agreement in place and all of our allies are working with us and i think it does open up new opportunities but i'm not saying it reflect as new total relationship with iran. let's just focus on this particular thing, make sure they do what they are expected and promise to do and put a verification regime in there to ensure we can keep track of it. i talked to the head of our intelligence community. i've talked to our secretary of energy and they are confident they are can verify what's happening. >> so, you were confident. >> yes. as secretary of energy said you can't hide anything. i can smell uranium 50 years or 5,000 years after it's been in a place. it leaves a definitive signature that you can't hide. >> one reason it became partisan is a lot of your republican friends who think very much like you actually, i would guess, were in favor of this deal but didn't say so. do you have that opinion? >> i have that opinion but i
will never suggest they did it or not. >> why they did it or did not? [ laughter ] >> ask them. don't ask me. i don't know. i'm, you know -- i am basically still an entry officer not a politician. i've been with nuclear weapons since i was a young captain when i learn how to use them. my first assignment was to guard an atomic canon in germany when i was a 21-year-old lieutenant. as a core commander i was ready in germany to call-up nuclear weapons if the russian army came through and as chairman as the joint chief of staff i had 28,000 nuclear weapons under my supervision and i know a lot about this and i know what nuclear weapons can do. any time we can stop a program the way we stopped the program i thought that's a valuable result of this agreement and i felt i had an obligation from a military experience as well as my political and diplomatic experience to show my support for the agreement.
>> do we now have a confluence of interest with iran in stopping isil? >> i think both of us have an interest in stopping isil in that part of the world not just syria. it's spreading all over the place. but i would not say we're in alliance with iran. with iran over syria. perhaps most complicated issue i have ever experienced. and the problem right now is that we have to decide which is the first priority. in the military we're taught to identify what is the main attack, which is the most important thing you have to do to solve the overall problem and then there were other supporting attacks you might launch but there's also phase two operations you might undertake. right now i think the main attack we have to focus on is defeating, destroying, neutralizing, whatever words you wish to use isil and isis that's the real athlete to the region. i don't like bashar al assad. i worked with him, trying to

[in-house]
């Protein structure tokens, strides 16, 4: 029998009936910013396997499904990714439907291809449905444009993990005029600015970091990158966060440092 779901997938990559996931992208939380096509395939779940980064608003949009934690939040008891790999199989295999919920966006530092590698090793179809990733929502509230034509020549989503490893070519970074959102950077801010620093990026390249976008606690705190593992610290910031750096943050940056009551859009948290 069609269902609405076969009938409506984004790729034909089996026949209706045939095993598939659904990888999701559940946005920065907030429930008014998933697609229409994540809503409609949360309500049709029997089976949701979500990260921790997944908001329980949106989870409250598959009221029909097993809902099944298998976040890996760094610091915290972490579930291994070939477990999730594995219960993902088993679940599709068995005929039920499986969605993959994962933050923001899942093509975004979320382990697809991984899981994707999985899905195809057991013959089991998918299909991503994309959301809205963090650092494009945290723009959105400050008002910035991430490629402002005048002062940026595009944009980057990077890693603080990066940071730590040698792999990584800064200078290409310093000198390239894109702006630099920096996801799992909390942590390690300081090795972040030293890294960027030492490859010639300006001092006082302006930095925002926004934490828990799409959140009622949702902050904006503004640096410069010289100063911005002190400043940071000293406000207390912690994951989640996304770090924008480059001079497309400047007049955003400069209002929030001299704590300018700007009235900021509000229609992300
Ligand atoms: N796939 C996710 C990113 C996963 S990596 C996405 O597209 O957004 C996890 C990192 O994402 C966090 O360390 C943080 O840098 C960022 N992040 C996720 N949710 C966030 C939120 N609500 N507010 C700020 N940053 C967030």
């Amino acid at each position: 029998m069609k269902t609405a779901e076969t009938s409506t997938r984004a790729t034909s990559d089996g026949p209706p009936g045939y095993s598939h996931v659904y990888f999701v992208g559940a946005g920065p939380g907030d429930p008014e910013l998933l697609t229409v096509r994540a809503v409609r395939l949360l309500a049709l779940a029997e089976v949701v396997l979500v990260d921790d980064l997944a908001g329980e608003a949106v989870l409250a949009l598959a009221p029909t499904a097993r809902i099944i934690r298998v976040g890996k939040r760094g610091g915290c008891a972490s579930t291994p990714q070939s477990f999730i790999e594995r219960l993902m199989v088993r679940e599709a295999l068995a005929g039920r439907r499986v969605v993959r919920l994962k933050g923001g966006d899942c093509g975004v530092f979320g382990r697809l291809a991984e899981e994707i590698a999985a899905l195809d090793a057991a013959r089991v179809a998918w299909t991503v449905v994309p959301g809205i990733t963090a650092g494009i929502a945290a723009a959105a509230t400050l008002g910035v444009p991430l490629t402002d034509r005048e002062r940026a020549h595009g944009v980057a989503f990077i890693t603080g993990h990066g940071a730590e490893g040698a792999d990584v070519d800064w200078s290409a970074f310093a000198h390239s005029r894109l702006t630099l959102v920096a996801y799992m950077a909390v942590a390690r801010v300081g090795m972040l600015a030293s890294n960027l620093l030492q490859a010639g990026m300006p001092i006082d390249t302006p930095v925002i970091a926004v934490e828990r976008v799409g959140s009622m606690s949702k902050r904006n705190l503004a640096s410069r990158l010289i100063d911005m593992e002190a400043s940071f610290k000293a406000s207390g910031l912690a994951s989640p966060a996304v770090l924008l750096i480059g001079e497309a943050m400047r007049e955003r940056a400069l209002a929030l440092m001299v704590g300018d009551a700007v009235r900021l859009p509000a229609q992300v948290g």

work with him i should say. he's a pathological liar. he's a devil. i would like to see him leave. while we're all hoping he goes away let's think through my old pottery barn rule what comes after him. do we know what happens when bashar al assad steps down. if he steps down voluntarily or pushed out. remember he represents not just the government in damascus he represents the aloites. we need to be careful before we get involved in his removal. we want him out. i want him out. i also want isil defeated as a first priority rather than focusing on assad. >> so you think the administration may be making a mistake by emphasizing assad must go as a top priority. >> i don't see anything wrong with that. in recent days the administration has been
modifying their priorities a little bit. maybe not today. we'll figure out a way. we'll work with our friends and allies. eventually he'll go. but i think you have to be extremely careful. we thought we knew what would happen in libya and egypt, we thought we knew what would happen in iraq and we guessed wrong. in each one of these countries the thing we have to consider is there's some structure, some government functioning whether we like its form or not, whether it's a dictatorship or not but there's a structure holding the society together and as we learn especially in libya, when you remove the top and the whole thing falls apart and nothing underneath it you get chaos and not only do you get chaos you get lots of people killed, lots of people leaving, fleeing as we see to get to a place that's safer and they are going to have a better life. germany. united kingdom. >> senator corker this morning cited you citing the pottery
barn rule with all due respect the pottery barn say you don't -- >> you're responsible -- >> i know. >> i didn't say it you said it. >> this is a long time ago. >> what i was saying if you break a government, you cause it to come down by invading or other means, remember you are now the government. you have a responsibility to take care of the people of that country. >> it got labelled the pottery barn rule. >> it's not bad. pottery barn company after fusing got a heck of a lot of advertising mileage out of that saying. >> let's get back to the foreign policy of it. he said we violated that by going into syria, going into iraq, going even into afghanistan, going into libya and then leaving, not knowing what we're going to do. first of all, was it a mistake to go into all of those places without a plan for owning it? >> there was a plan, the
execution may have been very weak in some of them but reality is that we went in say iraq and afghanistan and stayed long enough to create a government, but the government turned out the be not as successful as we thought they might be. >> so in retrospect should we not have? >> i don't do retrospect very well. what's the point of it? >> i take that at a yes. >> no. [ laughter ] walter and i have been doing this for years. everybody relax. we went to the u.n. on iraq because u.n. was the offended party and it got a resolution and we go have avoided that conflict if hussein had met the standards that the u.n. put before him to tell us about your weapons of mass destruction. >> right there, those would george w. bush have been satisfied leaving saddam hussein in power -- >> in my conversation with the president at that time, he made it clear that if